Former slaves had settled eastern Kankakee County in the 1860s. Runaway slave Joseph "Pap" Tetter and his large family founded the Village of Hopkins Park on 42 acres that would be subdivided and sold, with revenues used to support the Underground Railroad. Further waves of black farmers came during the Great Migration in the 1910's and especially during the Great Depression of the 1930's. Even then, land was still available for black farmers to settle because much of Pembroke Township's soil was seen as marginal, according to documents from the Kankakee County Museum.
Pembroke is often referred to as "forgotten," but in some ways it's not; over the past 40 years, it's been the subject of pieces by the Tribune, the New York Times, the Christian Science Monitor, the Los Angeles Times, the Oprah Winfrey Show, People, and CBS. This small rural community of less than 1,000 residents has a rich history that should be preserved and celebrated. Unfortunately, yet today, there is much work to be done in the Village of Hopkins Park to achieve sustainability. The median income for a household in the village is a mere $17,009. The per capita income is a meager $13,374. Pembroke Township and Hopkins Park residents must travel five miles to St. Anne to access a grocery store, police department, pharmacy, or barber shop.
In late 2010, Kankakee County Community Services Inc., the local Community Action Agency in Kankakee County, initiated the services of ICADC to address the extreme poverty conditions faced by Hopkins Park residents. ICADC partnered with the Rural Community Assistance Program, sponsored by the Illinois Association of Community Action Agencies, to begin providing intense technical assistance and capacity building services.
Much of 2011 was spent in the trenches with Hopkins Park staff staving off code red issues with infrastructure, housing, accountability, reporting, and compliance. The majority of these issues presented major health and safety concerns for Hopkins Park residents. It was vital to our success that we not only find the "fix" to these problems, but we teach and build a relationship along the way. The Department of Commerce and Economic Opportunity played a major role in our success in that Community Development Assistance Program (CDAP) funds had been previously awarded to the Village to address infrastructure issues. ICADC was able to refocus these funds to maximize the grant's impact.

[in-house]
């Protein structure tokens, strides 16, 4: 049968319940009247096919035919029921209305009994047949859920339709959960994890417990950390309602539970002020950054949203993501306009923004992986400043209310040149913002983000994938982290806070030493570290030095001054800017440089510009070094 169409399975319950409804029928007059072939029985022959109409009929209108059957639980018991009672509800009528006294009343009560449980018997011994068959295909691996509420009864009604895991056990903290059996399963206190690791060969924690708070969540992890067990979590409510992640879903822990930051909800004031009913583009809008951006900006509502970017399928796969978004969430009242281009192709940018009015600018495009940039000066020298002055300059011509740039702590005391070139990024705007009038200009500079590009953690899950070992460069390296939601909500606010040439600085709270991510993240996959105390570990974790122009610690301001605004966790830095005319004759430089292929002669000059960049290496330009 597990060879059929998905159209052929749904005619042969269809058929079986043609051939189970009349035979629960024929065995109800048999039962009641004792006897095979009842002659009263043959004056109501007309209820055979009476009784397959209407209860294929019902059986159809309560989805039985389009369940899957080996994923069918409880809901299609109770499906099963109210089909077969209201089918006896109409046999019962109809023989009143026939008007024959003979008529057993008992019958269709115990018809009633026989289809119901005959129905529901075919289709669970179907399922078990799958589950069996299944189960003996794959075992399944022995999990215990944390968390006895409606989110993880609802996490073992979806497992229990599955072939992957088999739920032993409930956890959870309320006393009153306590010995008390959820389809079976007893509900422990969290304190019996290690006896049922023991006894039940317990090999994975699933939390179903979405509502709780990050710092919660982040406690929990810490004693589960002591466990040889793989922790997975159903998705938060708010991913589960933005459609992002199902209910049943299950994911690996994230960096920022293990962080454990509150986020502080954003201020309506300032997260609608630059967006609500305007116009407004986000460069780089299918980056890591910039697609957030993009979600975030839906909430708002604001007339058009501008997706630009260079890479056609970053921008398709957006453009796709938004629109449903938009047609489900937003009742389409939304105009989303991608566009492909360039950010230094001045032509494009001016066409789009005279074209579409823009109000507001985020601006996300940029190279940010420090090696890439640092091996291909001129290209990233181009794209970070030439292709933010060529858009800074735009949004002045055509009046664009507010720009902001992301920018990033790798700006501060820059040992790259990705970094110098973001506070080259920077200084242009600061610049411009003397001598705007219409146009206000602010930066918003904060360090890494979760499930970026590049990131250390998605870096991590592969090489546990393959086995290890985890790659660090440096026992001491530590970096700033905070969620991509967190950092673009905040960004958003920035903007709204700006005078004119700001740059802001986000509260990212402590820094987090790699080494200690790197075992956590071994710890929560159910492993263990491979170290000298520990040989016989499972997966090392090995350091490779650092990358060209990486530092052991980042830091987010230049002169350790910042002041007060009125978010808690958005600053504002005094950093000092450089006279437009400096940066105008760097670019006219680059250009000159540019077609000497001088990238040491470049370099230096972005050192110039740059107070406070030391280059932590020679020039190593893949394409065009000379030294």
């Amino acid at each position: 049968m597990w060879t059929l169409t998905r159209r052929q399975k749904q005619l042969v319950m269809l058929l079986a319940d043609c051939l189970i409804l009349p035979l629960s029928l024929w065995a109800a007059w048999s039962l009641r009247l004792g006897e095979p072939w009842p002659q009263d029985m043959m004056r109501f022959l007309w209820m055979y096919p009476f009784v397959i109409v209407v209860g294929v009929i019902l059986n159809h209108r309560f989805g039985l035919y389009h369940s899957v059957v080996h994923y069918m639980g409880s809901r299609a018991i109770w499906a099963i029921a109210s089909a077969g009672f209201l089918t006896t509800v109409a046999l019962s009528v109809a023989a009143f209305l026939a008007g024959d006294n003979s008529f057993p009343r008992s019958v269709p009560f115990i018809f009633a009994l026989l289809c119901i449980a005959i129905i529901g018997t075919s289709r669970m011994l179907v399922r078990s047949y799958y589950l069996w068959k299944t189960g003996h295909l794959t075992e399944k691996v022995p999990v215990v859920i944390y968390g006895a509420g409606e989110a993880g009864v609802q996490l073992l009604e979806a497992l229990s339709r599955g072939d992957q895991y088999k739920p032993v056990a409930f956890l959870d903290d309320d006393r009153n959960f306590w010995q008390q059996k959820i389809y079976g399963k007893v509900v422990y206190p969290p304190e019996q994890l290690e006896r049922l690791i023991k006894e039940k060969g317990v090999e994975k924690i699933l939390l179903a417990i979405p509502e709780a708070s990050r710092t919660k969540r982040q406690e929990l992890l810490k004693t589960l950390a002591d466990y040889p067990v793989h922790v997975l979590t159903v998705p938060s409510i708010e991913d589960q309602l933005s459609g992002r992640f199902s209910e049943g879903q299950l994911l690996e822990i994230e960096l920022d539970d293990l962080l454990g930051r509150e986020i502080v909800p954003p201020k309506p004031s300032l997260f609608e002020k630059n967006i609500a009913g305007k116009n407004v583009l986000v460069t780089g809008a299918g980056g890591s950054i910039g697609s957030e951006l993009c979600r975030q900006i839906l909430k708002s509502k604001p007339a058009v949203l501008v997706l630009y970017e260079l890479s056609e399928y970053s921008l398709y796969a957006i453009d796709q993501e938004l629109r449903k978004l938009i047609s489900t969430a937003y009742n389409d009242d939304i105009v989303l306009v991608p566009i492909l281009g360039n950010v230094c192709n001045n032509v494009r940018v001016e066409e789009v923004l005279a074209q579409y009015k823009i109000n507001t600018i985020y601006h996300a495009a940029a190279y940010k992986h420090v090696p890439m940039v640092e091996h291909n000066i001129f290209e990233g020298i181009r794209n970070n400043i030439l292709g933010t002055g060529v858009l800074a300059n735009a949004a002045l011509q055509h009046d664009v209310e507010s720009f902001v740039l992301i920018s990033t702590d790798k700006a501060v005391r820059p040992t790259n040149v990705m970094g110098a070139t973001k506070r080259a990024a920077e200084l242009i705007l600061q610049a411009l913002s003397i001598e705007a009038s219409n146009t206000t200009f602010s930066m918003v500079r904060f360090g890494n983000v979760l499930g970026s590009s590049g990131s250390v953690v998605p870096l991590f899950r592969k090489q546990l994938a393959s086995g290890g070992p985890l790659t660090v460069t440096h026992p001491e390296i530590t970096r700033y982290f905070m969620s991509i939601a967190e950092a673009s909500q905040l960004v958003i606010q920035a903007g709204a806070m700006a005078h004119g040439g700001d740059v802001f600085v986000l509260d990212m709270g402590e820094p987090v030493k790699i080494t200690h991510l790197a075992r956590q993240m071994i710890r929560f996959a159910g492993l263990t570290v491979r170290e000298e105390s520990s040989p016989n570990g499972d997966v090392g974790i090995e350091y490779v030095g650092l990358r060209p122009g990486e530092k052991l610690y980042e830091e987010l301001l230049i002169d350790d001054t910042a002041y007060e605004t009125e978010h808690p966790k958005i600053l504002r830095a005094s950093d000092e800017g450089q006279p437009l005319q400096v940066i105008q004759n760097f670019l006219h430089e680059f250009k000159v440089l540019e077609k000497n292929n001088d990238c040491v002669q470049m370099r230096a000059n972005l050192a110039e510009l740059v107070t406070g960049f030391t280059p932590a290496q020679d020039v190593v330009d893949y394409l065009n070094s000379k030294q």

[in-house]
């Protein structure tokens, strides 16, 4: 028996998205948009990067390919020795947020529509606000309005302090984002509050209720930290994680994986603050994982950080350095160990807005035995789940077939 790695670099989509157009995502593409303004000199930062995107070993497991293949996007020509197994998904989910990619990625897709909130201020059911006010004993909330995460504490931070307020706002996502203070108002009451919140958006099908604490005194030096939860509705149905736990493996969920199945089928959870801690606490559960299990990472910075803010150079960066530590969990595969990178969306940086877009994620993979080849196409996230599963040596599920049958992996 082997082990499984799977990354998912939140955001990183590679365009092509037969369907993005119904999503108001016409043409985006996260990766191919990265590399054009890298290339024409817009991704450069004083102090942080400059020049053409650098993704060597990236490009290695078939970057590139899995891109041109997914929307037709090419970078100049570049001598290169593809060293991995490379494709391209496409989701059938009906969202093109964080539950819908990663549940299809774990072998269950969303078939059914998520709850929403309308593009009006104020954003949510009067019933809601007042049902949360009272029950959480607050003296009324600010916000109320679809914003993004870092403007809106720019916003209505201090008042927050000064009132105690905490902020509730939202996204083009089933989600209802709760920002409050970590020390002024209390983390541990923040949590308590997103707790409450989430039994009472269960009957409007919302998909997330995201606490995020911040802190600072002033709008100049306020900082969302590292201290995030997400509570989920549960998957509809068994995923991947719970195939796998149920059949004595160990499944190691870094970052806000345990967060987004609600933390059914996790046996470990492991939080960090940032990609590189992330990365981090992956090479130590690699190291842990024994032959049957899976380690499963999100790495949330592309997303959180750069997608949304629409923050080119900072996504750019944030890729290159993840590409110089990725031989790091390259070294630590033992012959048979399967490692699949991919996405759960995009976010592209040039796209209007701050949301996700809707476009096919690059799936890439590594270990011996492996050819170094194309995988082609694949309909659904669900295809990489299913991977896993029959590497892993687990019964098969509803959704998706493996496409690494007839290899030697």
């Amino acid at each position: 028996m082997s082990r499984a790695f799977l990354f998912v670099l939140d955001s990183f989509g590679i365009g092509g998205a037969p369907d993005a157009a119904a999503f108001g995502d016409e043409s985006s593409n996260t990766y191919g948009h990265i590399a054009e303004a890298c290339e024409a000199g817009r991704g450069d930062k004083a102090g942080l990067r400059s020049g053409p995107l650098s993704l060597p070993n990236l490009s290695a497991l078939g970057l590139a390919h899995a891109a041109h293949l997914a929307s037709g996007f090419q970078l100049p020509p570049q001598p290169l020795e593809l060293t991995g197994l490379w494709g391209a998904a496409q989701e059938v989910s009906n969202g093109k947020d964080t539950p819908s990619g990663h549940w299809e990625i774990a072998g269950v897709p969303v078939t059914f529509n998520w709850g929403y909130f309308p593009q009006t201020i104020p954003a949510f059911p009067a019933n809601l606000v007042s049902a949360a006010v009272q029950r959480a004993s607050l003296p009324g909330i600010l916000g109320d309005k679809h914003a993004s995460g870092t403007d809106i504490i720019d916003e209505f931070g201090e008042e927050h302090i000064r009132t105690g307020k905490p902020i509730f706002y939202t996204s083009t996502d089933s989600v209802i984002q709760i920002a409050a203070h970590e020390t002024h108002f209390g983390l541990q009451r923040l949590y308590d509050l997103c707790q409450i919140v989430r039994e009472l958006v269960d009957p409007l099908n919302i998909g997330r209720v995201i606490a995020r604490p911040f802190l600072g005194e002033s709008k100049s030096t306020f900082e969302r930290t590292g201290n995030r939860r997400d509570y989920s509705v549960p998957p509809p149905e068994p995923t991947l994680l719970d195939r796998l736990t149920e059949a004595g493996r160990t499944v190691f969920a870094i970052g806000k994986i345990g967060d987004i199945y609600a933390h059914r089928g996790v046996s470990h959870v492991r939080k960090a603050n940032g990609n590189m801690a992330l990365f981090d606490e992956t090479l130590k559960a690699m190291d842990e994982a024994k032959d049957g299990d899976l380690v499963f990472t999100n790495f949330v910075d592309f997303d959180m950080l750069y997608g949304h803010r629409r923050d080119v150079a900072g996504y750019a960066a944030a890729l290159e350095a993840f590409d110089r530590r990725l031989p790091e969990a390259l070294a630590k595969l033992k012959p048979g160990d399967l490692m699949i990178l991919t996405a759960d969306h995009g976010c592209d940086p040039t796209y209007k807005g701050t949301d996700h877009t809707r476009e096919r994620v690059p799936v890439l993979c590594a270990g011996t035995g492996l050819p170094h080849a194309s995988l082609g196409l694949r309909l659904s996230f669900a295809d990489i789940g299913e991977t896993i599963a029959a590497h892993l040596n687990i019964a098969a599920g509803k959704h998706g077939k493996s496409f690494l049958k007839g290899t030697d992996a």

By 2012, a relationship with Village staff was well established. ICADC gained trust from the leadership and staff and a commitment to work together to achieve sustainability. Many of the critical needs had been previously addressed allowing ICADC and Hopkins Park to be able to begin establishing a more proactive approach. Over the course of the year, policies, procedures, and budgets were put into place giving structure and functionality to everyday activity. Staff turnover that once plagued Village Hall and made capacity development impossible, dramatically reduced. Today, Village staff form a cohesive team often using ICADC as the buffer when developing their own protocol.
To date, deliverables that have been achieved include:
ICADC's strategy in Hopkins Park is simple. It can be summed up in the analogy of "Give a man a fish and you feed him for a day. Teach a man to fish and you feed him for a lifetime." Our goal is not to administer programs, but to develop the capacity of the people. The focus of our work has not been to achieve the deliverables themselves, but to impart invaluable skillsets with Village staff that could be learned out of achieving the deliverable. Skillsets that have been developed or enhanced include:
The proof of our success in Hopkins Park is not in what we have achieved, but rather in what its residents go on to achieve by applying the skills and knowledge imparted on them in other areas of the community. We have already witnessed the transfer of knowledge in the following activities:
Although great progress has been made within the Village of Hopkins Park, we still have much work to do. In the year to come, we look forward to refining and adding to what has been already put in place. Our partnership with the Rural Community Assistance Program to provide an all-encompassing economic development team to focus on not only housing, but water, wastewater, and infrastructure issues, has proven to be a successful model for helping this deeply distressed community. In the future, we would like to replicate this approach in other communities throughout Illinois.